Interview with Robert Lauth Sr.
My name is Laura Lauth and I'm interviewing Robert Lauth Sr. whose birthday is 11/17/1917 and his address is 12051 Waterford Lane, Carmel, Indiana.
Laura Lauth: What war did you serve in?
Robert Lauth: World War II and the Korean War.
LL: What branch of service did you serve in?
LL: Were you drafted or did you enlist?
RL: I enlisted I guess— enlisted.
LL: Where were you living at the time that you enlisted?
LL: Why did you join?
RL: Well, if I hadn't joined I would have ended up being drafted.
LL: Why did you pick the service branch that you joined?
RL: Very fortunate for me, a friend of mine's brother was in ordinance. I had no idea what even ordinance was, but it worked out.
LL: Do you recall your first days in service?
LL: What did it feel like?
RL: Not good.
LL: Can you tell me about your boot camp or training experience?
RL: I was sent to Aberdeen, Maryland— that's where I went to ordinance, that's where one of the ordinance centers was and we began to get use to boot camp and learned to march and things that you would have never done before.
LL: How did you get through it?
RL: Well, I guess it wasn't that hard, we had a lot of friends there.
LL: Where exactly did you go for your service?
RL: Well I was at Aberdeen Proving Ground in Maryland, just outside of Baltimore for over two years, then went to Cadbury, up to the camp, in addition to the whole camp I was instructed and listened to the instructors for two years before I went overseas.
LL: What was your job assignment?
RL: I was Assistant Adjutant. . .I was actually assigned to do anything.
LL: Did you ever see combat?
LL: Can you tell me about a couple of your most memorable experiences?
RL: Well, one of them was when I went to Hiroshima very shortly after they said that it was safe to go. It was very devastating— I remember the naval base in Japan which was a submarine base. It was badly devastated as was everything else so it really wasn't all that big of a deal.
LL: Were you awarded any medals or citations?
RL: Just the usual. .. for good conduct.
LL: How did you stay in touch with your family while you were gone?
LL: What was the food like?
RL: It wasn't bad. It wasn't great, but it wasn't bad. I gained a little bit of weight.
LL: Did you have plenty of supplies?
RL: Yes, except maybe the beer and whiskey.
LL: Did you feel pressure or stress?
LL: Was there anything special that you did for good luck?
LL: How did people entertain themselves during the war? Were there entertainers?
RL: No, I don't remember any entertainers. I'm sure they were some place, but they weren't where I was.
LL: So what did you do for fun while you weren't working?
RL: We played cards; that's about it. We thought about our family.
LL: What did you do when you were on leave?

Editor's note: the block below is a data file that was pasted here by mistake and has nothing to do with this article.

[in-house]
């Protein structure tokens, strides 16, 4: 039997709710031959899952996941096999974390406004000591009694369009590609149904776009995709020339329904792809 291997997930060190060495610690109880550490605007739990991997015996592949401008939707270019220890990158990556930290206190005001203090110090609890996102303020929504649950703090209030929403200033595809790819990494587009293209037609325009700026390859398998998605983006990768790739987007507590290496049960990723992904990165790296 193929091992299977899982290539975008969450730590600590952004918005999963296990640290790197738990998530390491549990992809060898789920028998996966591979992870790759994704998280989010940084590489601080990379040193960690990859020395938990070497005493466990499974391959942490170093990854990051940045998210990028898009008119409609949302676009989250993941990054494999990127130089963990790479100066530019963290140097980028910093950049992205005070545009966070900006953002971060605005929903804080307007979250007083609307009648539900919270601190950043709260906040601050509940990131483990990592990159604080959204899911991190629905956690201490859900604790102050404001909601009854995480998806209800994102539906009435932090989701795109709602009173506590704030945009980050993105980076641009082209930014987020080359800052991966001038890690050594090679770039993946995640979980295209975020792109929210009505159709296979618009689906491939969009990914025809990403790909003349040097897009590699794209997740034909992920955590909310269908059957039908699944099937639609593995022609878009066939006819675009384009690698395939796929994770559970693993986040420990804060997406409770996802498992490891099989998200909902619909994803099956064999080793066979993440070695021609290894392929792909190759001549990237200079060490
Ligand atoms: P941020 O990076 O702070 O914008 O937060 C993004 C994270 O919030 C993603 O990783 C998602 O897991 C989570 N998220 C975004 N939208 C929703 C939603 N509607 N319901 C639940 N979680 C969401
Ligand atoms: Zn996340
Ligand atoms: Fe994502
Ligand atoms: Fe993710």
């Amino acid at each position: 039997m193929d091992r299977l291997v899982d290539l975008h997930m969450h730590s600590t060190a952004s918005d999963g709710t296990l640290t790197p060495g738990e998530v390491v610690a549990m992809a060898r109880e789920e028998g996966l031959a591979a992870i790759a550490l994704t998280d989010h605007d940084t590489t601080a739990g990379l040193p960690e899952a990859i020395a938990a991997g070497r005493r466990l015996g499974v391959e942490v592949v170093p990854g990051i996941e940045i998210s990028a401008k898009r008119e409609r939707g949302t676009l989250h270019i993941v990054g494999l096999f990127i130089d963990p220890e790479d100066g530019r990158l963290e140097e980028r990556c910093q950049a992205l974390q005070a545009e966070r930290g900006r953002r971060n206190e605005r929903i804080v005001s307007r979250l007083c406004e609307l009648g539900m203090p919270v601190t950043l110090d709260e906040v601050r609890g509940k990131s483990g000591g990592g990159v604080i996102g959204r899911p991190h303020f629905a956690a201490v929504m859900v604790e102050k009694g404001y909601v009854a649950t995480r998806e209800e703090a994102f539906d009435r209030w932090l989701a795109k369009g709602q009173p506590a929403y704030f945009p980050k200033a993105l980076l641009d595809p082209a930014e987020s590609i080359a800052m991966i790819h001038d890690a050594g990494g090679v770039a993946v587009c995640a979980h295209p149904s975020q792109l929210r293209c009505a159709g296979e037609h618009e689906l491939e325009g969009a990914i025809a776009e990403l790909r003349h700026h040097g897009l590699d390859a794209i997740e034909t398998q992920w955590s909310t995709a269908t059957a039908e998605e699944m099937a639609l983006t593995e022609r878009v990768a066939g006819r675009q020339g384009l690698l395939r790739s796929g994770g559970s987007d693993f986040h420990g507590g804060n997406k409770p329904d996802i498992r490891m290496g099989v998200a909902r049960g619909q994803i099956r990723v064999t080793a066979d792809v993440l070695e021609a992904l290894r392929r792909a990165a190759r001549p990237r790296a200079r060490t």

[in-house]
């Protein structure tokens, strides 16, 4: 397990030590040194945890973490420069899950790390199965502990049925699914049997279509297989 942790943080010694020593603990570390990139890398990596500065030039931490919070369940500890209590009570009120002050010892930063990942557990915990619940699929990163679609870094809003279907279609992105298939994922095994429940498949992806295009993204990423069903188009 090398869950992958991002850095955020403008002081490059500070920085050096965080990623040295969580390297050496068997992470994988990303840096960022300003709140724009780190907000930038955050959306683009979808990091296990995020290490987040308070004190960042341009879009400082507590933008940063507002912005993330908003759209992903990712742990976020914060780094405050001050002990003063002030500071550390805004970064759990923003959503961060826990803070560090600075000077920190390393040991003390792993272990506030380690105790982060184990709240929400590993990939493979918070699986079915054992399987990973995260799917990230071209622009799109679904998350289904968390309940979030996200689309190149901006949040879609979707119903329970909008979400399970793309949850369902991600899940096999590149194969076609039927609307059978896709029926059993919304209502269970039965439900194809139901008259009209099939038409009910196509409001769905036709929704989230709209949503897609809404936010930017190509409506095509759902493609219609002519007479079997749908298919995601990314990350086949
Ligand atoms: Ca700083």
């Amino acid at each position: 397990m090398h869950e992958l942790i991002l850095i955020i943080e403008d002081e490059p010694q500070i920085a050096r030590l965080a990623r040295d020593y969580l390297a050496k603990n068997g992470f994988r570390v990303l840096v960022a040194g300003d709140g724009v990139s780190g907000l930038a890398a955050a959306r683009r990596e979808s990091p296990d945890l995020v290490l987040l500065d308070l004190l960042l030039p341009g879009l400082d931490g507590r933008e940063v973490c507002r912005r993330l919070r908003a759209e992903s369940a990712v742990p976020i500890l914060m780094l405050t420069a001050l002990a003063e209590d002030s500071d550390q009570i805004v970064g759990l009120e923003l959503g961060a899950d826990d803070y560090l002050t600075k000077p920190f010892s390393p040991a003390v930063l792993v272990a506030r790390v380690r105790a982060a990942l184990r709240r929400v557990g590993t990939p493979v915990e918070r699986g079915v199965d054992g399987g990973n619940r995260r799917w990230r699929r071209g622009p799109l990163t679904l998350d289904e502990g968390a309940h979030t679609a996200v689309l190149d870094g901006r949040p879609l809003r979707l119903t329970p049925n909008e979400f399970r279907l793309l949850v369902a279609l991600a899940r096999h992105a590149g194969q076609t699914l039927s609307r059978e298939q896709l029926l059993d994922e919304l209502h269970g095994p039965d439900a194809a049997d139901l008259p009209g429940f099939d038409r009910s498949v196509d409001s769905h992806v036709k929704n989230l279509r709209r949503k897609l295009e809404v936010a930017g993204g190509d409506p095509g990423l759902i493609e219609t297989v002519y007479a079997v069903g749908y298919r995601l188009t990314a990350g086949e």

RL: When I was on leave actually I came home, which was several times in about three and a half years. I was lucky enough to get home on Christmas every year.
LL: Did you travel anywhere while in service?
LL: Not much; I really didn't see much of Europe at all and in Japan I didn't go to Tokyo or something. I didn't see much.
LL: Do you recall any particularly humorous or unusual events?
RL: I can't really think of anything too humorous in the war [laughs].
LL: Did you or any of your friends pull any pranks?
RL: I don't think so; we were a little bit young.
LL: Do you have any photographs?
LL: Who are most of the people in the photographs?
RL: My companions I guess and some others—that would be all.
LL: What did you think of the officers and your fellow soldiers? Did you get
along with them?
RL: Oh yes, you had to.
LL: Did you ever keep a diary?
LL: Do you recall the day that your service ended?
LL: Where were you?
RL: I was back at the camp.
LL: Can you tell me about that?
RL: Well, it was a pretty good thing. The first thing that people usually did was get ready and then you service ended, and then you start all over.
LL: What did you do the days and weeks after your service ended?
RL: I looked for a job.
LL: Did you continue with any education after your service ended?
RL: No, that was stupid, very stupid.
LL: Did you join a veteran's organization?
LL: Which organization was that?
RL: American Legion.
LL: What was your career after the war?
LL: Did your military experience influence your thinking of war or about the military in general?
RL: Oh yes I'm sure it did.
LL: In what ways?
RL: Well, I learned things about it that I never knew before.
LL: For your veteran's organization, what kinds of activities does your post or association have?
RL: Well they have [?] parties and steak fries, things like that.
LL: Do you attend reunions?
LL: How did your service and experience affect your life?
RL: I don't think it hurt. I think it was a good experience for me, not necessarily a pleasant experience but it's a good experience for all young people. It teaches young people how you have to live, who you have to get along with, to obey your superiors. Superiority is nothing but rank but anyway the superiors were bigger than I was.